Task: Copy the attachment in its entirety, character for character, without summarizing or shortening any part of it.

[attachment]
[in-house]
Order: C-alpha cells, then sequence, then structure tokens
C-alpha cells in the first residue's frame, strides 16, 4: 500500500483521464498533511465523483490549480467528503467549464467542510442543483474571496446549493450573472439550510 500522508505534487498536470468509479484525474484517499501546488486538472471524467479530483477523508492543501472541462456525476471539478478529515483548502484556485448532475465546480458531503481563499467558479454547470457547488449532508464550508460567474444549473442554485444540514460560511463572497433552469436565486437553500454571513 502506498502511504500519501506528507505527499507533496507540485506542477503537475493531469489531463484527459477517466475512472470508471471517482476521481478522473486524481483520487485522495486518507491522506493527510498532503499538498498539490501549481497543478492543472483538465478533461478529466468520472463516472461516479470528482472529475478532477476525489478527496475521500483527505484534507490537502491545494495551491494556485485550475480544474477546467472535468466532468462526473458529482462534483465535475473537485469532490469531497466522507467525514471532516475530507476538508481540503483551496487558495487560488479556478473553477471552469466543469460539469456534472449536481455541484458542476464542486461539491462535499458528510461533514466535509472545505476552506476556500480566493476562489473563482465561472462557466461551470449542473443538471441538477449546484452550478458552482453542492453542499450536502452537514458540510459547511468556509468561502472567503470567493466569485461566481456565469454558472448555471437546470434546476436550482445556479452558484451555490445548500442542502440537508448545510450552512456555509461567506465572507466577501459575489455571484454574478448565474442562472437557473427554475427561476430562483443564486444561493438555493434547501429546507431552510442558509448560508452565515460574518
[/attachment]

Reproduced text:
[in-house]
Order: C-alpha cells, then sequence, then structure tokens
C-alpha cells in the first residue's frame, strides 16, 4: 500500500483521464498533511465523483490549480467528503467549464467542510442543483474571496446549493450573472439550510 500522508505534487498536470468509479484525474484517499501546488486538472471524467479530483477523508492543501472541462456525476471539478478529515483548502484556485448532475465546480458531503481563499467558479454547470457547488449532508464550508460567474444549473442554485444540514460560511463572497433552469436565486437553500454571513 502506498502511504500519501506528507505527499507533496507540485506542477503537475493531469489531463484527459477517466475512472470508471471517482476521481478522473486524481483520487485522495486518507491522506493527510498532503499538498498539490501549481497543478492543472483538465478533461478529466468520472463516472461516479470528482472529475478532477476525489478527496475521500483527505484534507490537502491545494495551491494556485485550475480544474477546467472535468466532468462526473458529482462534483465535475473537485469532490469531497466522507467525514471532516475530507476538508481540503483551496487558495487560488479556478473553477471552469466543469460539469456534472449536481455541484458542476464542486461539491462535499458528510461533514466535509472545505476552506476556500480566493476562489473563482465561472462557466461551470449542473443538471441538477449546484452550478458552482453542492453542499450536502452537514458540510459547511468556509468561502472567503470567493466569485461566481456565469454558472448555471437546470434546476436550482445556479452558484451555490445548500442542502440537508448545510450552512456555509461567506465572507466577501459575489455571484454574478448565474442562472437557473427554475427561476430562483443564486444561493438555493434547501429546507431552510442558509448560508452565515460574518